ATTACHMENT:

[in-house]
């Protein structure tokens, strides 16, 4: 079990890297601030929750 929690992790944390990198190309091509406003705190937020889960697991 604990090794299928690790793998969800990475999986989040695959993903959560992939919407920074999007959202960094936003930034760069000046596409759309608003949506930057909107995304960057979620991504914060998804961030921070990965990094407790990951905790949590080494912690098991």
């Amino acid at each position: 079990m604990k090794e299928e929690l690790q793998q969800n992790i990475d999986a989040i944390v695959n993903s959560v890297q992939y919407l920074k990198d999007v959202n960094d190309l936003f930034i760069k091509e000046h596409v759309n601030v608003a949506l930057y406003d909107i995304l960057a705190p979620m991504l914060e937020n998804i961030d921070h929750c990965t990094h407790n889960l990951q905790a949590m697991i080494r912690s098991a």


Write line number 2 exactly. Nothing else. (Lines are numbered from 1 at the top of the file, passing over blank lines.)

């Protein structure tokens, strides 16, 4: 079990890297601030929750 929690992790944390990198190309091509406003705190937020889960697991 604990090794299928690790793998969800990475999986989040695959993903959560992939919407920074999007959202960094936003930034760069000046596409759309608003949506930057909107995304960057979620991504914060998804961030921070990965990094407790990951905790949590080494912690098991």